Rickson9, this assessment is incorrect. A REIT is a trust. Like most mutual funds, REITs are structured as trust such that the income distributed to the beneficiaries of the trust (the unitholders) does not lose its characterisation. REITs were deliberately left out of the 2007 income trust legislation, and are not subject to tax if they distribute almost all of their net income to unitholders.

Retired at 31, I'm afraid I don't have much advice to offer, except that it's understandable that the CRA would want to scrutinise the payment of management fees by a corporation holding property. As a shareholder of a private corporation, who also happens to be an employee, the CRA could determine that the benefits conferred by the private corporation to you through the payment of management fees are not arm's length and deny the corporation a deduction for the management fee. They would likely recharacterise some amount of the fees to be dividends and tax them accordingly. I'm not completely sure, but I think if you can demonstrate that the management fees paid by the corporation to you are equivalent to those that would be incurred in a arm's length setting, then the CRA will have a hard time recharacterising the management fee payments as dividends.

Sorry, but I don't have much expertise in this part of the income tax act (I think subsection 15(1) applies in this situation). If anyone has questions about section 247 though, I can be of significantly more assistance.
 

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I am not a tax professional but this was how I was advised to set it up.

Provided that you are actually providing property management services (not just collecting rent) you can charge a management fee and pay it at a rate that is commercially reasonable. That means paying fees at a rate that any third party manager would charge. In my case I call several third party managers that I know and get written proposals on what they would charge to run my buildings. They typically run anywhere from 2.5 to 5% of net rent depending on the number of tenants in the building. So I pick a number in the middle and charge that as a fee. So assuming a $1 million property at a 10 cap and 3% management fee that is $3000 you could take out on base rent. It is standard practice to charge a fee on the expense recoveries as well, so there is a little more there.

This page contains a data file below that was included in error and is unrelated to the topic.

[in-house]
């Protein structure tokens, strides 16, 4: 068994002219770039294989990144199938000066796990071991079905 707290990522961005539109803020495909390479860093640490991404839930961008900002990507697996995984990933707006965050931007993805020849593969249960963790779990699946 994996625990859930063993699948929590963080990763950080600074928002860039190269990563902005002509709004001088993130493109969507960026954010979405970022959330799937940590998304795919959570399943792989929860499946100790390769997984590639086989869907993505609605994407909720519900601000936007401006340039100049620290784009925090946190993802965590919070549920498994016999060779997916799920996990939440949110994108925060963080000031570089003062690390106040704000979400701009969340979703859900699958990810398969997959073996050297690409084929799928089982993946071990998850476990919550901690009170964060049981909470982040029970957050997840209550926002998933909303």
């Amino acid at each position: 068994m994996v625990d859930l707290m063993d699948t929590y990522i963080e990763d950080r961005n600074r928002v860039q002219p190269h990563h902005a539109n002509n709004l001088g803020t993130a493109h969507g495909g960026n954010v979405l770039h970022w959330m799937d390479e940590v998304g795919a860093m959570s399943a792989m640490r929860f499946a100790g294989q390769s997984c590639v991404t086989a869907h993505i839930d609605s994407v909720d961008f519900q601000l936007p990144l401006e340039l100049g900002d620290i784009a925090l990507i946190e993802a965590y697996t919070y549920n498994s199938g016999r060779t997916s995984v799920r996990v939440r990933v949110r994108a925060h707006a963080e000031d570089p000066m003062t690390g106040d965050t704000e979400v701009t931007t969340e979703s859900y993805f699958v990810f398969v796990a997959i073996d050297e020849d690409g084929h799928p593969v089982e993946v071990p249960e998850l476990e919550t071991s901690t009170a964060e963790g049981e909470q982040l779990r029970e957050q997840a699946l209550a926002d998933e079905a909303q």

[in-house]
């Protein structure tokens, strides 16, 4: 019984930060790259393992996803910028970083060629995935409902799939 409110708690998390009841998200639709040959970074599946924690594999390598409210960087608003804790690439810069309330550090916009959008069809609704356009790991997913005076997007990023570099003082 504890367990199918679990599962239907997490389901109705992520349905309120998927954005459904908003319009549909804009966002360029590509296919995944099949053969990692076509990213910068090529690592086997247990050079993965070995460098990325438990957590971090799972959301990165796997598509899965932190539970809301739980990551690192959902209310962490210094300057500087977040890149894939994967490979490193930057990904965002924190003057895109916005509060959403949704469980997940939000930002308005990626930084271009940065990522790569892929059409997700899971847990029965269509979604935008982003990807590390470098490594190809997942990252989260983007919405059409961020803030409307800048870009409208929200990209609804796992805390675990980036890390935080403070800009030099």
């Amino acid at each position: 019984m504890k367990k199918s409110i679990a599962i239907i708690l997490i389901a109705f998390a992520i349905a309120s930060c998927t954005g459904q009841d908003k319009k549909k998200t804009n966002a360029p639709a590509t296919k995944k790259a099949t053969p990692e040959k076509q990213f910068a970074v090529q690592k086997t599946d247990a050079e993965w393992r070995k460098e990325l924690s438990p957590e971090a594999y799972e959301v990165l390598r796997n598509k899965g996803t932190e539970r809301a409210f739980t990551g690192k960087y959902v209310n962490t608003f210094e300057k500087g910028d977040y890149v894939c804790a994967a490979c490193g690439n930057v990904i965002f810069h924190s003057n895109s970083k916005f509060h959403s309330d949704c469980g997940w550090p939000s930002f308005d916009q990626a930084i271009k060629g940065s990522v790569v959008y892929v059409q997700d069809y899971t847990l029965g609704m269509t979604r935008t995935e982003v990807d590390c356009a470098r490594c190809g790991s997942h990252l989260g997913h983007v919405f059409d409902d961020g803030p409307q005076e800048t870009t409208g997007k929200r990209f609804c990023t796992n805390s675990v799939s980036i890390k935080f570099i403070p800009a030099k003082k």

You are free to take a reasonable salary as well.

You can pay the fee to yourself or take advantage of some income splitting opportunities and have the fee paid to a corporation owned by your spouse or to your spouse directly. As long as he/she is doing some property management, ie collecting rent, calling the plumber, getting the snow plowed bookkeeping etc ...

There are ways to get get cash out via dividends by playing around with CCA, depreciation and debt. But you must be very careful as there are many limitations both with CRA and the business corporations act. So in my experience it just isn't worth the brain damage

Do yourself a favour and get professional advice on how to best set this up.

BTW, a 10 cap for a government covenant almost sounds too good to be true. Get more info on this agency because buildings with gov't covenants go for around a 6 cap.

Good luck!!

PS I own REITS as well as my own portfolio of property. But thats a whole other post.
 

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"I'm having a hard time equating what a giant entity like a trust is doing on their side when they return capital though."

This example walks you through the process. Assuming the measurement of income is correct, the Return of Capital must come from either issuing more shares or more debt or else it will shrink the business.

Real Estate businesses book about 4% depreciation which really overstates those costs. 2% is a better estimate.

Also they have been paying out as distributions part of the unrealized capital gains on the properties they own. Since those values have fallen now, that problem has come home to roost.
 

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Discussion Starter #10
Thanks leslie. I'll have to take a closer look at the issued shares in a couple of benchmark reits I was comparing. The local building is on hold for the moment - the "government agency" turned out to be a non-profit who has some government funding - a key distinction that the broker didn't communicate.